Mickey Mouse: Trapped on Treasure Island by Floyd Gottfredson
I got this for Nicholas for Christmas because I so enjoyed reading my father’s old comic books, and in the 1980s when Gladstone Comics reprinted classic Mickey Mouse stories that had been serialized in 1930s newspapers, I loved those too. Nicholas liked the idea, but this book (which I bought by mail) turns out to be printed very small, making for difficult reading. He also got irritated with the dialect in which the characters speak: “Too many apostrophes!” At this point he hasn’t read the main story but kind of liked the first, shorter story, “The Orphanage Robbery”. Maybe we’ll read this together later.
In the Year of the Boar and Jackie Robinson by Bette Bao Lord
This is a book from my childhood that Nicholas read to himself and liked very much. Bandit is a girl in China whose father has been in America for years and now wants her and her mother to join him. Bandit takes an American name: Shirley Temple Wong. She struggles to learn English and Brooklyn customs, succeeding in time to enjoy the excitement of the first non-white player being allowed into Major League Baseball. Lots of funny and charming scenes.
Once I Was a Plum Tree by Johanna Hurwitz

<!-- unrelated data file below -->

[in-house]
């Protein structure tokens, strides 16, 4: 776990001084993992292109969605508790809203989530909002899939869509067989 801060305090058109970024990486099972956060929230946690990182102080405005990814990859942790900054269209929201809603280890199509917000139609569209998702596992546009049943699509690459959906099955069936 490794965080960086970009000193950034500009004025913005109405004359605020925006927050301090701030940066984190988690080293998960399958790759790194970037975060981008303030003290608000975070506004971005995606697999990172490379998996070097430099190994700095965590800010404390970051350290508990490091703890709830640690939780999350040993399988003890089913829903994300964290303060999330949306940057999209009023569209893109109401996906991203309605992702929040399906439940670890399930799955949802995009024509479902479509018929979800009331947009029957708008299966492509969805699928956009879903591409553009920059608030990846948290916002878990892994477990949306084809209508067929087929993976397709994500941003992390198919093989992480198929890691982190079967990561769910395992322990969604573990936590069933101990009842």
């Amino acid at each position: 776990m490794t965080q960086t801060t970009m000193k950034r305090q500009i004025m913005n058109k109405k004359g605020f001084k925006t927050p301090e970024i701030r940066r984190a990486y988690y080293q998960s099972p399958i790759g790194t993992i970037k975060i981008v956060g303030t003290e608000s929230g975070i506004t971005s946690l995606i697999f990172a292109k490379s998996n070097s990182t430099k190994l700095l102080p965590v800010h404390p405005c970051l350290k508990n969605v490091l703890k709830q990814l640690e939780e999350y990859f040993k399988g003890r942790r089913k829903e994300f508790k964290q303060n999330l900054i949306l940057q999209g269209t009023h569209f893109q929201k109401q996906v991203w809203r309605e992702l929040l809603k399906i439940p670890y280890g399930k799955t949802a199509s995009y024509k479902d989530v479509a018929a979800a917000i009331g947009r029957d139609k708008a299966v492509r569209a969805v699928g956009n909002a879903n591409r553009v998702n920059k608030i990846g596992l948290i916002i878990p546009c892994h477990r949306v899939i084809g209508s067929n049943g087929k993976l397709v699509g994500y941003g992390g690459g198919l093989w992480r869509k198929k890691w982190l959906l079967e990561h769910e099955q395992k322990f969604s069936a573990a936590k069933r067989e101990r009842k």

This is the book I’m reading to Nicholas now, also from my childhood. Geraldine lives in the Bronx in 1947. Her parents say they’re Jewish but don’t believe in God and don’t seem to know what their Jewish identity really means to them. All her friends are Catholic, until Edgar moves in. This is a poignant story of a preteen seeking to know God, similar to that aspect of Judy Blume’s Are You There God? It’s Me, Margaret, but where that story is also about Margaret’s changing body and interest in boys, Once I Was a Plum Tree is about the childhood pleasures of the 1940s, the funny things kids can get into, and the dynamics of living with friends and a little sister in close proximity. Reading it as an adult, I’m pleased to find that the writing is so good, and Gerry’s father’s line, “In ten years, no one will remember what the Nazis did,” is all the more ironic!